If It’s Too Good to Be True…

Excited Shopping WomanAs budgets get tight around the holidays, fraudsters often ramp up their scam attempts. Mystery shopper or secret shopper schemes are particularly common this time of year. These schemes may be advertised online or the scammer may target individuals by mail or email.

This kind of fraud tends to target victims who are out of work, looking for more work, or otherwise in a tight financial situation—in other words, those who can’t afford to be a victim of fraud. This makes identifying scam attempts all the more important to potential victims.

The following red flags indicate that a mystery shopper or secret shopper offer is a scam:

You are unfamiliar with the company or individual contacting you to participate in their mystery shopper program.

You receive a communication asking you to keep your participation confidential or not reveal the source of funds received for the activities.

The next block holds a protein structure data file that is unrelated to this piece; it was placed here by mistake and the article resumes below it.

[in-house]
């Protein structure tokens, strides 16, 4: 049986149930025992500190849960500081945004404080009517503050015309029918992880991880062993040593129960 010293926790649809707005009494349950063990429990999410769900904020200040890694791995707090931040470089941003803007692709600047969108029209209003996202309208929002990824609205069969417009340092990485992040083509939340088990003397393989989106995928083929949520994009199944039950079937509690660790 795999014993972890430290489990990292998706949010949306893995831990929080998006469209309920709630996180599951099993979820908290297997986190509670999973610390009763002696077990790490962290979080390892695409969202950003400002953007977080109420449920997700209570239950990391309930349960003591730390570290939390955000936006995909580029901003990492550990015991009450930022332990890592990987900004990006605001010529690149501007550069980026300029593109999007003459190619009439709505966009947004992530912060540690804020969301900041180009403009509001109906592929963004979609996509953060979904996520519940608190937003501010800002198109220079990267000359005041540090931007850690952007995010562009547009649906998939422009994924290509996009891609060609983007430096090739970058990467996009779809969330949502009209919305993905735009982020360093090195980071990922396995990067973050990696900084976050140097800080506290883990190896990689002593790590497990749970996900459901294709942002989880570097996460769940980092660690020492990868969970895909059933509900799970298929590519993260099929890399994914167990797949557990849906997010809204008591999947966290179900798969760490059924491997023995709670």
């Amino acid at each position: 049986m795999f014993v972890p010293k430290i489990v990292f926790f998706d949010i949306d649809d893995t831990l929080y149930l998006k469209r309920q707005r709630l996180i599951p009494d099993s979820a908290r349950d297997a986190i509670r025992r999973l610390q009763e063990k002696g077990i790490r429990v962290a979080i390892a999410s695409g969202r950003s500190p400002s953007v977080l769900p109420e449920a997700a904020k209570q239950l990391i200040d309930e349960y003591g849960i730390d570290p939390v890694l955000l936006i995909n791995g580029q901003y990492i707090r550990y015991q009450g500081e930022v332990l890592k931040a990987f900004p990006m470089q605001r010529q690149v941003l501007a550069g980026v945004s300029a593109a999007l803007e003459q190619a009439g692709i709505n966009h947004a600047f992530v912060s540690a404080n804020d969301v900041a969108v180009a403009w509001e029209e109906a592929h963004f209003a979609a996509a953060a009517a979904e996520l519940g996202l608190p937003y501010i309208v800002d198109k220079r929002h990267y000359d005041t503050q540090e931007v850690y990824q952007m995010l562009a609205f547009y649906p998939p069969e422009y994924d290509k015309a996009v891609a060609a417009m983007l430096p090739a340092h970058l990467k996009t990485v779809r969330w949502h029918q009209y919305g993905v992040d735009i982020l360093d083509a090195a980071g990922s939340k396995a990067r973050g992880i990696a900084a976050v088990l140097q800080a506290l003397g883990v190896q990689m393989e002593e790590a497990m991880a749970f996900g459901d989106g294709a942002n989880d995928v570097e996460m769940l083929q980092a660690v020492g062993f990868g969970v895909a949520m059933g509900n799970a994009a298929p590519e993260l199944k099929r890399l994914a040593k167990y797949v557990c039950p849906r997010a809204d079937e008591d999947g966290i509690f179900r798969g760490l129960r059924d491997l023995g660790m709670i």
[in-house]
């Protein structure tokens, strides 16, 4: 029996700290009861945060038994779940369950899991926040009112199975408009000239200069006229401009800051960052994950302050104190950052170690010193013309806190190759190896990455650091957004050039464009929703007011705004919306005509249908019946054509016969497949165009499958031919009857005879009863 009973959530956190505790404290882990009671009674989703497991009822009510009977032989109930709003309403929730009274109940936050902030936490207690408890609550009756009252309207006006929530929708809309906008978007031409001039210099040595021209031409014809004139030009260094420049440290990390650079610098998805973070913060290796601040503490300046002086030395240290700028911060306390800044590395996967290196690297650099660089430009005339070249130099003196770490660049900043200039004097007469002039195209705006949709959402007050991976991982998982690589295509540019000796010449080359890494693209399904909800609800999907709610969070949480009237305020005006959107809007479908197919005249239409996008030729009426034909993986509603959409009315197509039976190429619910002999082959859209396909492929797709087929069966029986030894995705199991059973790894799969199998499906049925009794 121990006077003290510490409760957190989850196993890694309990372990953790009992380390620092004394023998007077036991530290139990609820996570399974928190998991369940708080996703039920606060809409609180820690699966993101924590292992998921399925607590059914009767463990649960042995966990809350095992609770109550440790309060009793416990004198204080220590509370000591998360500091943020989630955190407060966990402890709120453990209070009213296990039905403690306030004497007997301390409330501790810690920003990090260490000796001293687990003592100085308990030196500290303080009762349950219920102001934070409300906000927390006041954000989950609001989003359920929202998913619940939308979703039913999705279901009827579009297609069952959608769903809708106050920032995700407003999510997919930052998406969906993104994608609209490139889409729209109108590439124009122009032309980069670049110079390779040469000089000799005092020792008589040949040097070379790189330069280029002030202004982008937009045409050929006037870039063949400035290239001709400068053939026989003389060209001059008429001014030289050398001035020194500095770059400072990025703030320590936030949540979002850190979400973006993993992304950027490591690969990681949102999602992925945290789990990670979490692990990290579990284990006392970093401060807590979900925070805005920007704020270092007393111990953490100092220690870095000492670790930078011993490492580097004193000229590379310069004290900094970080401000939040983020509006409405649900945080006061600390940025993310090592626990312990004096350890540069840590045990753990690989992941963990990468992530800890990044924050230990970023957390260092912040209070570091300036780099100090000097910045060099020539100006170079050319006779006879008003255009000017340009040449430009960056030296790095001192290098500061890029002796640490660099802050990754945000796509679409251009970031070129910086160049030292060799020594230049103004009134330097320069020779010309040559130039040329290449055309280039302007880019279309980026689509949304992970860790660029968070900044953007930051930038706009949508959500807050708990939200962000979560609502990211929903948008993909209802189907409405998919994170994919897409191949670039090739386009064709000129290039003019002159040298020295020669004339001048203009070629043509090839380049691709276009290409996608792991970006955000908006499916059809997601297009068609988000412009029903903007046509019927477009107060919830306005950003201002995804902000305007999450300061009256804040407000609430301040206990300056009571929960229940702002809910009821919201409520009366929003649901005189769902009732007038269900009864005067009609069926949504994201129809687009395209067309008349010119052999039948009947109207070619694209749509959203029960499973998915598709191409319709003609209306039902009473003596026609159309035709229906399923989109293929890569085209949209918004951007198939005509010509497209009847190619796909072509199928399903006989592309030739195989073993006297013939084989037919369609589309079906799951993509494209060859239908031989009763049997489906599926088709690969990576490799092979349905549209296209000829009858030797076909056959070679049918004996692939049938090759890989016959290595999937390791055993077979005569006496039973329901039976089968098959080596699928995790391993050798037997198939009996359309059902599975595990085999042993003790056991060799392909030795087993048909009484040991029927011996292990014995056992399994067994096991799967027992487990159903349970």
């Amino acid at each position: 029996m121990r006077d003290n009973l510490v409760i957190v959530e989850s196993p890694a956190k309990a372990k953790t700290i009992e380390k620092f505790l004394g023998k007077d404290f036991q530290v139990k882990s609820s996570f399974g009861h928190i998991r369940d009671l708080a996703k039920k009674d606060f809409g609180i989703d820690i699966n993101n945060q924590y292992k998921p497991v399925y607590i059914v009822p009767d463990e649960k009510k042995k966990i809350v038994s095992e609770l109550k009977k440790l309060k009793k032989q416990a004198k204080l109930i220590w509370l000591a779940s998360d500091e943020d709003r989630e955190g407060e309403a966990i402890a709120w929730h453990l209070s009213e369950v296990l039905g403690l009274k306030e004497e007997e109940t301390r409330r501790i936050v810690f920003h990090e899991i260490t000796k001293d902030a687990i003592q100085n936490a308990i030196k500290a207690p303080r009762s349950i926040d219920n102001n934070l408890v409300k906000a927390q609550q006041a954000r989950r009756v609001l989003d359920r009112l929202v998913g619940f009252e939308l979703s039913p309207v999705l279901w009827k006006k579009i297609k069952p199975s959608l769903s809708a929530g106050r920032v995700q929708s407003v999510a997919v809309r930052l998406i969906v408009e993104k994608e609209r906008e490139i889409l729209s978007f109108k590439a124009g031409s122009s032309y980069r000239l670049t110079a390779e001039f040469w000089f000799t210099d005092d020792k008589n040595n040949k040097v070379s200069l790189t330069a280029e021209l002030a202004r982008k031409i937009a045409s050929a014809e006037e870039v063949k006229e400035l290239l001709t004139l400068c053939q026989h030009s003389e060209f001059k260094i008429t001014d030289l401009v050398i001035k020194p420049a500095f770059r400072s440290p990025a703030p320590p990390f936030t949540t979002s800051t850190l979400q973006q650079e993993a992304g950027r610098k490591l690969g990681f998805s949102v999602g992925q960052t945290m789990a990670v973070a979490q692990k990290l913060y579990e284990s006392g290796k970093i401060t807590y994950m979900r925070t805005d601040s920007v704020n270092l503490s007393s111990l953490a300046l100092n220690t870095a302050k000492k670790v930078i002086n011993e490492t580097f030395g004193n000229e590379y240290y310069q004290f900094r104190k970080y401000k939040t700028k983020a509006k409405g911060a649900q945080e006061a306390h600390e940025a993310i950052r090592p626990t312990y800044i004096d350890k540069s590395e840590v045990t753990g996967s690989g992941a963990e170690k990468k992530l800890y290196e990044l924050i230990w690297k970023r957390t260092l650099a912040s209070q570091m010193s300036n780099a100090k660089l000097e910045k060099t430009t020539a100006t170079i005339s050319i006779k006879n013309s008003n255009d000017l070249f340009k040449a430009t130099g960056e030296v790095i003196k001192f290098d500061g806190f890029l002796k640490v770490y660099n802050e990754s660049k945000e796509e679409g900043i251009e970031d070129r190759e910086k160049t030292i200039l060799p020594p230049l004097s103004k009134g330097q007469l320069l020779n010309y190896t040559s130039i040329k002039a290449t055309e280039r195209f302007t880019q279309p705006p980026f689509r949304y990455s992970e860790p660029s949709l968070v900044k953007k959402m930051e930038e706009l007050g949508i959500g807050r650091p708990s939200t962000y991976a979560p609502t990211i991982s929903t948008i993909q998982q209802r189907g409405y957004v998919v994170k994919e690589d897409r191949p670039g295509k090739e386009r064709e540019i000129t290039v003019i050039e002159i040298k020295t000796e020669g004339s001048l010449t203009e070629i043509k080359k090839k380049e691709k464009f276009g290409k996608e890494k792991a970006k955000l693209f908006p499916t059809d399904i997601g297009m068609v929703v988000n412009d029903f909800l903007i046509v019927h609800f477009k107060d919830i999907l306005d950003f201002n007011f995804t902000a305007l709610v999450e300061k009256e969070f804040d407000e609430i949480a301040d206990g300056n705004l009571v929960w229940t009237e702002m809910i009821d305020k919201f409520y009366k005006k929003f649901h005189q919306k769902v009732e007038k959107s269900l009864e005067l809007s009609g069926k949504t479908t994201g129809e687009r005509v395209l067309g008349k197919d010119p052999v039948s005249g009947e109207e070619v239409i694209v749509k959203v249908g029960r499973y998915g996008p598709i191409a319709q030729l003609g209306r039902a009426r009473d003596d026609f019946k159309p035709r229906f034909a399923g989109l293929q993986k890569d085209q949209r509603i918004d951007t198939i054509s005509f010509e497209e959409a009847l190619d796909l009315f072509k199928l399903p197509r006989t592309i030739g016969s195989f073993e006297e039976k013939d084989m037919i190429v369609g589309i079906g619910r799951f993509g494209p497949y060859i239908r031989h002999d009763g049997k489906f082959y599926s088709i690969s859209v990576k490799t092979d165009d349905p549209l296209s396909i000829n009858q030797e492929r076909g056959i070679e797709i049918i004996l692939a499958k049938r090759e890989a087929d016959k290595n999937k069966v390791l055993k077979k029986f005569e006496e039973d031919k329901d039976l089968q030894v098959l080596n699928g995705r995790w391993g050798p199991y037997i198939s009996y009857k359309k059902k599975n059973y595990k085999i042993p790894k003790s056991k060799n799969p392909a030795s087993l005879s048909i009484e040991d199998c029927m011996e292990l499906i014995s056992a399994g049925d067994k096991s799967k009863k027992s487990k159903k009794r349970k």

You receive a check up front—especially if the check is for more than what you expected to be paid for your activities, and the company asks you to return the excess funds via wire transfer, Western Union, or other means.

Letters, emails, and checks received from fraudulent sources may look legitimate. Scam artists continue to develop more sophisticated ways of connecting with potential victims. If you ever need help determining whether an offer is legitimate or fraudulent, we’re here to help protect your money and your personal information. Call us at 800.991.2221 or stop by any of our convenient locations to speak with an experienced Member Service Representative.

ConnectU with Consumers on white

facebooktwittergoogle_plusredditpinterestlinkedinmail
Bookmark the permalink.

Leave a Reply

Your email address will not be published. Required fields are marked *

You may use these HTML tags and attributes: <a href="" title=""> <abbr title=""> <acronym title=""> <b> <blockquote cite=""> <cite> <code> <del datetime=""> <em> <i> <q cite=""> <strike> <strong>